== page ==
The digital sketch... (done with Mypaint 1.0 software and Wacom pen/tablet)
And my reply...
Hi, many thanks!
Indeed, a deceptively complex pose - worthy of study with ball or digital pen :) Below is a pic I have taken of the plaster cast kindly gifted to me. I did the study from a slightly higher point of view, but I think you'll still get an idea of how very 'tangled up' the pose is! Further below I've posted a few digital sketches, trying to break up (and clarify) the pose a little. Hope it helps.
Here I've omitted the upper limbs to give a clearer (albeit highly schematic) picture of the vertebral column (how it bends), the pelvic structure, the bending of the legs and the overlapping of feet. The red arrow indicates how the neck should bend forward, so that the chin may rest upon the left knee.
Here I've fleshed out the figure a little with the white outlines. Morever, the curved arrows in white indicate the various actions taking place in the pose e.g. curling of the right hand under the right leg (near ankle); of the left hand under the left toes. Since the vertebral column is bending forwards, its spines (not visible) will tend to stick out in the back, while the abdominal flesh/muscles will be compressed - thereby developing deep flexure lines. There is also pushing out/bulging of flesh here and there due to compression at various flexure sites (I have to say, as a cartoonist, you're already aware of squash and stretching, although in a different context)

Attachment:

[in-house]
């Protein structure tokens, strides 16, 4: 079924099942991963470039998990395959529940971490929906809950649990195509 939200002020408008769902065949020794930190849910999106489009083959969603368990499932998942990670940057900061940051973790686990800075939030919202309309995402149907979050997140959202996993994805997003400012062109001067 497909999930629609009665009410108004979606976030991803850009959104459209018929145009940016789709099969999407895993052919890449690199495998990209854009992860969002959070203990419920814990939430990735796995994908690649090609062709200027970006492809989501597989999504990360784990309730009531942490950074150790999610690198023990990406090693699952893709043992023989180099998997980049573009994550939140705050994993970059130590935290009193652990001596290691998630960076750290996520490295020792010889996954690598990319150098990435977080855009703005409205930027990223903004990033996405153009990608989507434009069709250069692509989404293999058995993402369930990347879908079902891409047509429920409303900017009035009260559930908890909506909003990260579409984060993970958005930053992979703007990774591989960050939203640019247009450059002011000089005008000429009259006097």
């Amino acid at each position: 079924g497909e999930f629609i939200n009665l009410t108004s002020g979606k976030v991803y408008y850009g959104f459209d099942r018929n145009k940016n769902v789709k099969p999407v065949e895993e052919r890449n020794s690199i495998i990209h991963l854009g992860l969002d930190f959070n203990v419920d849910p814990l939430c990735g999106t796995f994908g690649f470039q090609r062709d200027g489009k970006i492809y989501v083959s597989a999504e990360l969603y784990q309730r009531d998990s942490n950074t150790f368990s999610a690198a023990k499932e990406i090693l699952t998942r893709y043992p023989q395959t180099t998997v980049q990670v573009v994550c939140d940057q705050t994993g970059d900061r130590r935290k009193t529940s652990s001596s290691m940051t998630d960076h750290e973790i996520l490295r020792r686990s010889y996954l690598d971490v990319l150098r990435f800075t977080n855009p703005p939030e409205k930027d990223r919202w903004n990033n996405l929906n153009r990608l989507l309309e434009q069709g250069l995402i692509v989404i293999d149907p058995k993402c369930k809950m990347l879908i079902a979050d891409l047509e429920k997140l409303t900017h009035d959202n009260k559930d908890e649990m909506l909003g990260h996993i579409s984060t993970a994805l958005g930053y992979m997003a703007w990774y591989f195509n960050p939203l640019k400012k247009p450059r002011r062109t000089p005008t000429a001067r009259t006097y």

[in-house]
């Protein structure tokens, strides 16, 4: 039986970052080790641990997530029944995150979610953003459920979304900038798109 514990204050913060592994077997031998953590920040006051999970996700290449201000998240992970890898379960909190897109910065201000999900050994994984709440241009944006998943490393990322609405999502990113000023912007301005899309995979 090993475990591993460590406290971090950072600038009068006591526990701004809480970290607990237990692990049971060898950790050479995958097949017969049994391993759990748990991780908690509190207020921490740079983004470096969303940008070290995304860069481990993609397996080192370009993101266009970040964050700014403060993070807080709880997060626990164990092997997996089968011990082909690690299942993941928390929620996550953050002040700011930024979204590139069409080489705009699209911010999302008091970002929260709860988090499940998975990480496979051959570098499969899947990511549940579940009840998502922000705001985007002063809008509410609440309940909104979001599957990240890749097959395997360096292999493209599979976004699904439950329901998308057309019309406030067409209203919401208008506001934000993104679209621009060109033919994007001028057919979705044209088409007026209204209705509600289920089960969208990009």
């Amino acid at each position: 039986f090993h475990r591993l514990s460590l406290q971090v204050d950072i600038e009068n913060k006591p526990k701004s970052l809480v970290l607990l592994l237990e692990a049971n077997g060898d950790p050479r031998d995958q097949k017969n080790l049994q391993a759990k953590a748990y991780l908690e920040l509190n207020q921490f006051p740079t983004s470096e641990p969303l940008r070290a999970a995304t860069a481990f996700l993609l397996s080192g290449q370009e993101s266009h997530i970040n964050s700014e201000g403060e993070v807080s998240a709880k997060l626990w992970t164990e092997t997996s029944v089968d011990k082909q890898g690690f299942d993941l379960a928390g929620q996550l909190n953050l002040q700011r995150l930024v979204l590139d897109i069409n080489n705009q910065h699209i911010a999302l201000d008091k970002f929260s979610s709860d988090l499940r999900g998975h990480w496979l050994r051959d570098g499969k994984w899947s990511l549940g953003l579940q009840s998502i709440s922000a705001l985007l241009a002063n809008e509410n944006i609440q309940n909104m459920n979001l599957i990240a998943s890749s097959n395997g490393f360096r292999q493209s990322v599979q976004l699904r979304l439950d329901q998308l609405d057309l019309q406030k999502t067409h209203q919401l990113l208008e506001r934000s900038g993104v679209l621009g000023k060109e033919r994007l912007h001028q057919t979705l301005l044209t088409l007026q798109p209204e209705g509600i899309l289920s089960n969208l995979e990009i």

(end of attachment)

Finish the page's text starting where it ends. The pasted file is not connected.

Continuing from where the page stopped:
The last pic further clarifies what I've mentioned just above. The flesh sticking out in the gluteal region to her right is a combination of muscle and fat, being compressed between the floor and her upper thigh, and between her pelvis and thigh. The extent of this bulging will vary between subjects and between genders. Similar bulging due to compression is seen in the abdominal area, and where the knees are flexing.
In my final study (on which you have commented, and which is posted at the top), the effect due to clothing is superimposed upon the naked figure. Of course, one needs to learn to visualize the underlying structure - bones, muscles, flesh and skin, in order to design the drapery more efficiently. I think, some amount of direct observation along with studied knowledge can help us decode any pose, however tangled/foreshortened. Thanks again for asking :)